The US depends more on the financial services (living off of other nations money) to keep its economy afloat. If Trump does any thing to interfere and isolate the US from the world economy then the economic system that has benefited the US from the days of Breton Woods through the years of the perol-dollar will come crashing down and the US will indeed suffer horrible aftershocks.

    No country will invest or place their money in a country that is unstable and Trump's anti-world attitude is exactly the catalyst that will cause every nation around the world to look elsewhere to store their wealth and the US which depended on that investment will sink into a huge depression which will take more than one life time to reverse.

    The metric world will have no choice but to come together in order to maintain order and to prevent the UK/US contagion from spreading. The Chinese and Germans are destined to become the next leaders of the world economy spreading the gospel of the social market economy and pointing to the US & England as examples of why capitalism failed.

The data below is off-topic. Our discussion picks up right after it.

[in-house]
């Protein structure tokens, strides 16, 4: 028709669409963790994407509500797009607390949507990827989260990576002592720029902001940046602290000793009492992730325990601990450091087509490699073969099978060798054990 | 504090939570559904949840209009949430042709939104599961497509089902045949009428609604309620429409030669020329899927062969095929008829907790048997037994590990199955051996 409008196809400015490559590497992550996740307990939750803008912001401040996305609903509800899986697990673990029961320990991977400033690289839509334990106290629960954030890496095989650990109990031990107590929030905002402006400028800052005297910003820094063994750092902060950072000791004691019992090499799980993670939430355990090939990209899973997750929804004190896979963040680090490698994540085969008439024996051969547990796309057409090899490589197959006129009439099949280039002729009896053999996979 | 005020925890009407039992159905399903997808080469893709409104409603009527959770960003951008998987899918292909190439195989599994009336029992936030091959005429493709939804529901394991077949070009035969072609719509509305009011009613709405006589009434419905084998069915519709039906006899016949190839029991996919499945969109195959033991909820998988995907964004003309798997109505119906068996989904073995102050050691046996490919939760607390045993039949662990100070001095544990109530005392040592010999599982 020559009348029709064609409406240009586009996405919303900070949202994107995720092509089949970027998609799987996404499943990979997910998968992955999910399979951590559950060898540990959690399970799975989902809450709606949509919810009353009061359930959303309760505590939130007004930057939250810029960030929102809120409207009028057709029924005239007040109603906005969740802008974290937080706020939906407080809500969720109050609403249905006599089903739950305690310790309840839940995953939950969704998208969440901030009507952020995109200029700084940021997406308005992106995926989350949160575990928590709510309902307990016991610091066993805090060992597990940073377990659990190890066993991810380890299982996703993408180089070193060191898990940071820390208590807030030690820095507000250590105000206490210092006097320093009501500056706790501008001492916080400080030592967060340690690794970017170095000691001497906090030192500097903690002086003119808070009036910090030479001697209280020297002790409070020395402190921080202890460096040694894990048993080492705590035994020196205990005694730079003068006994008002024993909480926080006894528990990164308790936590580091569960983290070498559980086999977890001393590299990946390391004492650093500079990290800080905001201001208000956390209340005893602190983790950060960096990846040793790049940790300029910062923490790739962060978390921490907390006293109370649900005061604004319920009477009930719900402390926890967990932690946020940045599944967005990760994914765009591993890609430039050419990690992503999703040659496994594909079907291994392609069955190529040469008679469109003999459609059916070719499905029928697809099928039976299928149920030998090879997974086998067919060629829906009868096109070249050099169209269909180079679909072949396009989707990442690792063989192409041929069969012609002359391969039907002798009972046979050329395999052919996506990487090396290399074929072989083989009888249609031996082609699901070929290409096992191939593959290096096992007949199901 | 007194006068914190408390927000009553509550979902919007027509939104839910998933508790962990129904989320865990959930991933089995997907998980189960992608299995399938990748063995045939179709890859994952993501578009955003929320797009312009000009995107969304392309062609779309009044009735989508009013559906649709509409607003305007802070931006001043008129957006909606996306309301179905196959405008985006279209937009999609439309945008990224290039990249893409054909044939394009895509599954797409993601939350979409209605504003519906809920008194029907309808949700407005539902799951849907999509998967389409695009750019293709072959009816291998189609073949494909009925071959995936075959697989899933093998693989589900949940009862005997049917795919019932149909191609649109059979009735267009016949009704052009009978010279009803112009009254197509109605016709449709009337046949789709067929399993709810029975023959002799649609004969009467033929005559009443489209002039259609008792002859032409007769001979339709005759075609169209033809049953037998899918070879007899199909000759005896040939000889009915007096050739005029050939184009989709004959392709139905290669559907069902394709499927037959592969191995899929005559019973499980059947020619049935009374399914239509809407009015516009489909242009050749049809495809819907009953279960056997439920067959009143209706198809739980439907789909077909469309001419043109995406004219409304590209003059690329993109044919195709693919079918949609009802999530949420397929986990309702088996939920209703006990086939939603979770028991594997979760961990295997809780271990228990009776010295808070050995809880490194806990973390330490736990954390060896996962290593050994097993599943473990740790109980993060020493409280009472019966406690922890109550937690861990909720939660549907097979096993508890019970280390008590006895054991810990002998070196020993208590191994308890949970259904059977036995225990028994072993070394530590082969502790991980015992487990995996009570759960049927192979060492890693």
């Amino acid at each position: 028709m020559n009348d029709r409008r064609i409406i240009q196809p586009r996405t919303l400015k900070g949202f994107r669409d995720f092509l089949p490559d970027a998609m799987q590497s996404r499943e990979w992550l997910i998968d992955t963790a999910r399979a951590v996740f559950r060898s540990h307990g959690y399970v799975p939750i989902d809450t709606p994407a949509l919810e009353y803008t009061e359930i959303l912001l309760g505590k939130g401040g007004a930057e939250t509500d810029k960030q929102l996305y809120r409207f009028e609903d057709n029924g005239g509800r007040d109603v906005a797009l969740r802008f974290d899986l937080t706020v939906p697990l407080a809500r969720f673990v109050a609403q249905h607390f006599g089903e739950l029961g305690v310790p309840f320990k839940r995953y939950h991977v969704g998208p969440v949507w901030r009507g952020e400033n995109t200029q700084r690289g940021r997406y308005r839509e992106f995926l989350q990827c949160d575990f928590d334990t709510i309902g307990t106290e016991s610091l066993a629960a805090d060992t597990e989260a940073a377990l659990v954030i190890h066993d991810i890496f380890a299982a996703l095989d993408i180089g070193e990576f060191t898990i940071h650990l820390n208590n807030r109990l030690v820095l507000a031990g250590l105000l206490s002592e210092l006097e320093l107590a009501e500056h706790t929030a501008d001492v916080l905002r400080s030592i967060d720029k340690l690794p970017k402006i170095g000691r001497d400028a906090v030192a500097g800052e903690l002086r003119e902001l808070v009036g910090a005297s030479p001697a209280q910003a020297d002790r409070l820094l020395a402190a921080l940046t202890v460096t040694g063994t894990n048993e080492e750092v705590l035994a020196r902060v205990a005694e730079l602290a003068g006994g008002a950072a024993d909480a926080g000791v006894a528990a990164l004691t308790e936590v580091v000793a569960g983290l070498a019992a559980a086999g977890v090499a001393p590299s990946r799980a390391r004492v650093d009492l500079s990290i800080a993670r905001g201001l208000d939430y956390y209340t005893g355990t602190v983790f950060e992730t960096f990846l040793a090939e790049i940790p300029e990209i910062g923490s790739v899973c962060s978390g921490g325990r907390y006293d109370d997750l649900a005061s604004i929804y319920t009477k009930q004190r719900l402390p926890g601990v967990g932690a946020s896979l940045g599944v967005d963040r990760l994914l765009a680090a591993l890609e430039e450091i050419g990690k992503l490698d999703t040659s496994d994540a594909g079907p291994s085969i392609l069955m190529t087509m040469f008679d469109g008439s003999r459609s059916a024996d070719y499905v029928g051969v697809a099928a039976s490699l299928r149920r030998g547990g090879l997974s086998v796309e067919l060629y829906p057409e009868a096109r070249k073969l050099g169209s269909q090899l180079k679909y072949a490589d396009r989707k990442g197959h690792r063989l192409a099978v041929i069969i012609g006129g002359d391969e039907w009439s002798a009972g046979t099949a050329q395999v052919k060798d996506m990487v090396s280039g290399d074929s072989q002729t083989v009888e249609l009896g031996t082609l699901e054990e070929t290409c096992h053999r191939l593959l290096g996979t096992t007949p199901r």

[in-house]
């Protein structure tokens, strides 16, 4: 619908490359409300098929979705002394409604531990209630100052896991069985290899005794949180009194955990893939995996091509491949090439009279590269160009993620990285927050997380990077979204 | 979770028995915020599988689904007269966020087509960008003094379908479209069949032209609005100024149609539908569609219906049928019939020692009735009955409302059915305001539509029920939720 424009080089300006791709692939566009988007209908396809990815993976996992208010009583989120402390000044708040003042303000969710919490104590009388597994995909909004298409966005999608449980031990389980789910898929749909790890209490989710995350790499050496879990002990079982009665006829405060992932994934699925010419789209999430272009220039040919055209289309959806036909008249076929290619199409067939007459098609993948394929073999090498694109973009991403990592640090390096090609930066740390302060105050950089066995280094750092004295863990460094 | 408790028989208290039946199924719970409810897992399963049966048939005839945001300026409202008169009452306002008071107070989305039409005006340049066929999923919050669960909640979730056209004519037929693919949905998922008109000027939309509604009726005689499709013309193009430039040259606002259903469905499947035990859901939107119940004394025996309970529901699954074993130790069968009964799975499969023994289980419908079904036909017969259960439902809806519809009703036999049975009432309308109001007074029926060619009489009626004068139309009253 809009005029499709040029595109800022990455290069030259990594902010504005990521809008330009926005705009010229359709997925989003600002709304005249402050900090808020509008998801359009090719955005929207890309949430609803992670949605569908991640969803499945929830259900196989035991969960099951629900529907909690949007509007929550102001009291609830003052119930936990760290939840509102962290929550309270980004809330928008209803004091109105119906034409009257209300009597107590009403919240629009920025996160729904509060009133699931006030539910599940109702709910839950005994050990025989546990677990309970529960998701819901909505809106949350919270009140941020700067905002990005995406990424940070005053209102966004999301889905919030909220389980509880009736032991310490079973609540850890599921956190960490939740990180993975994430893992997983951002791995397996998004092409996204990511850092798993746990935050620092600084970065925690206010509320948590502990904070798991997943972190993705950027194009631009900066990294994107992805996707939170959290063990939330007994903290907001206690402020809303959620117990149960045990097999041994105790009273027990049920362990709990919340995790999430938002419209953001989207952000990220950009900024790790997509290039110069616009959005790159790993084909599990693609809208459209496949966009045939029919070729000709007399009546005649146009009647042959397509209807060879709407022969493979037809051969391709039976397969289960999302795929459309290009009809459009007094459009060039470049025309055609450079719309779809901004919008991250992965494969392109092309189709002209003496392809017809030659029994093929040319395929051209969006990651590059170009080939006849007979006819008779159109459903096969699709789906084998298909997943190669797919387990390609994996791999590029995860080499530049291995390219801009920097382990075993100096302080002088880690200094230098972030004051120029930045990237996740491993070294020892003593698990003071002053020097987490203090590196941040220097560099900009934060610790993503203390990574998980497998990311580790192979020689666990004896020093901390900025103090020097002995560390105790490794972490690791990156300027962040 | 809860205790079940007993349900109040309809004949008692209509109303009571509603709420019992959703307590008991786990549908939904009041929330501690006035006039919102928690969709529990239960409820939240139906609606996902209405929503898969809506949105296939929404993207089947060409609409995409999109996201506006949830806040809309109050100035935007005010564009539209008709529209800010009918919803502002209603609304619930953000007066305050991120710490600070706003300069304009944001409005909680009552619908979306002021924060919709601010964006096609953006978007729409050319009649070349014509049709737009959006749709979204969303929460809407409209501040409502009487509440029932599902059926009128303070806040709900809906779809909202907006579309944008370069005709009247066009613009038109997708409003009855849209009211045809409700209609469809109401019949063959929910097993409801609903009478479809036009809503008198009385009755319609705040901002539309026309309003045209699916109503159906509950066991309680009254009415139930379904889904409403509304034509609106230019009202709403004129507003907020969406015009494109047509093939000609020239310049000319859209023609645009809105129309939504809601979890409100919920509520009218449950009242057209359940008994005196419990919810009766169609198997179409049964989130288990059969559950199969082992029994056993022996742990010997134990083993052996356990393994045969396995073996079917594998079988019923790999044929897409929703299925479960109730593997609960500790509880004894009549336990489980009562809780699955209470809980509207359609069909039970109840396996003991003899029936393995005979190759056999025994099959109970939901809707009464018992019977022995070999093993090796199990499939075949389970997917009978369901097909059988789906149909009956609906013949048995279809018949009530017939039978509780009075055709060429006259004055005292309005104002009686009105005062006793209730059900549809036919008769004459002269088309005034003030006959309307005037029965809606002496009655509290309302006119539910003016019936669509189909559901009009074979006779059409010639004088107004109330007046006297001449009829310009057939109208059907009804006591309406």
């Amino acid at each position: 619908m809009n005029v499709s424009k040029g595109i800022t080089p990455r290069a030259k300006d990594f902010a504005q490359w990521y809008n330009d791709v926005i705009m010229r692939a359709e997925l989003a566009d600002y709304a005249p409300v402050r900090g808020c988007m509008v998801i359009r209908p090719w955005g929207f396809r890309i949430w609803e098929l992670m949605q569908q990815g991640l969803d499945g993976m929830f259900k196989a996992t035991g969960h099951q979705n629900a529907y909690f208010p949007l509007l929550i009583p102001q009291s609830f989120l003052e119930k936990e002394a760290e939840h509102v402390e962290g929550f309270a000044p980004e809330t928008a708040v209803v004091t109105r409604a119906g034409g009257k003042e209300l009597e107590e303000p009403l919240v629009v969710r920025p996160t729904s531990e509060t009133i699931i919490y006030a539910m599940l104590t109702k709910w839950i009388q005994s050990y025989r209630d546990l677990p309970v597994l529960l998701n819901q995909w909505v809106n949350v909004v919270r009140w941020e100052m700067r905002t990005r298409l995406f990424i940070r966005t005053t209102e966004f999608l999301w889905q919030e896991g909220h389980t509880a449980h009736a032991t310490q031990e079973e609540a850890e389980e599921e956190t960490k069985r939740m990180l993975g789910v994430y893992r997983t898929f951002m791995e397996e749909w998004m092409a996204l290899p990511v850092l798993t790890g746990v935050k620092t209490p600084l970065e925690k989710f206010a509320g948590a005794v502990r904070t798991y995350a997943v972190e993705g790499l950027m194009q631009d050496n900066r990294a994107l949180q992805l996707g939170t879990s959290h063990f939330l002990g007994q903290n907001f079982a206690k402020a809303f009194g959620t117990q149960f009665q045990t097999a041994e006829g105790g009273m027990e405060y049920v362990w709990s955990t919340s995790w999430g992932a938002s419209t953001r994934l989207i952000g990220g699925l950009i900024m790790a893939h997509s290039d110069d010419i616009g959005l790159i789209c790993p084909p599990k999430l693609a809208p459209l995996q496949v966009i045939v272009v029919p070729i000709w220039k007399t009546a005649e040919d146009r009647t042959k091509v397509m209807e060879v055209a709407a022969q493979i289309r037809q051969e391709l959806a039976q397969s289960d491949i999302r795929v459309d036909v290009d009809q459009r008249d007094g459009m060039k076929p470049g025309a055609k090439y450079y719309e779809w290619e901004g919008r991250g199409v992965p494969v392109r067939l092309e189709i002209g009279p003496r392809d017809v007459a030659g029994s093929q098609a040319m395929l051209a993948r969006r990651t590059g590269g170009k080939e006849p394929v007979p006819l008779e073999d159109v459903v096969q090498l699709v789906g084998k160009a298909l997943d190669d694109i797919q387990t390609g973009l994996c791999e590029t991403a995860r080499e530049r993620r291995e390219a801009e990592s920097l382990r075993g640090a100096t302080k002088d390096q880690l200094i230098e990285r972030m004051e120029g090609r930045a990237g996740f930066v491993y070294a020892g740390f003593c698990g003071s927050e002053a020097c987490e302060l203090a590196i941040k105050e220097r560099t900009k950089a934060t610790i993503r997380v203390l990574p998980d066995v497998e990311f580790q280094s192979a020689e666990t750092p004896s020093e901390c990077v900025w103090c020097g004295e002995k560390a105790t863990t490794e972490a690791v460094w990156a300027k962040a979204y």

When they are no longer the leaders, the rest of the world will have the opportunity to cleanse itself of any remnant vestiges of USC and imperial. I hope to live long enough to witness it.

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  4. jackthesmilingblack says:

    "Isolationist thinking behind Trump and Vote Leave"
    Another reason to "hate it and leave it".
    Jack, the Japan Alps Brit

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  5. Stan says:

    Our PM is at pains to point out that Britain is "open for business" to the world economy.

    The challenge for proponents of UK metrication is to point out to the UK government it needs to include full adoption of the international measurement system as part of its strategy to fulfil the above stated aim.

    It is too early to tell which way the Trump administration will jump, but as pointed out by 'Ramsden' above there are reasons to suppose it wont back track on US metrication if they recognise the business case.

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  6. John Frewen-Lord says: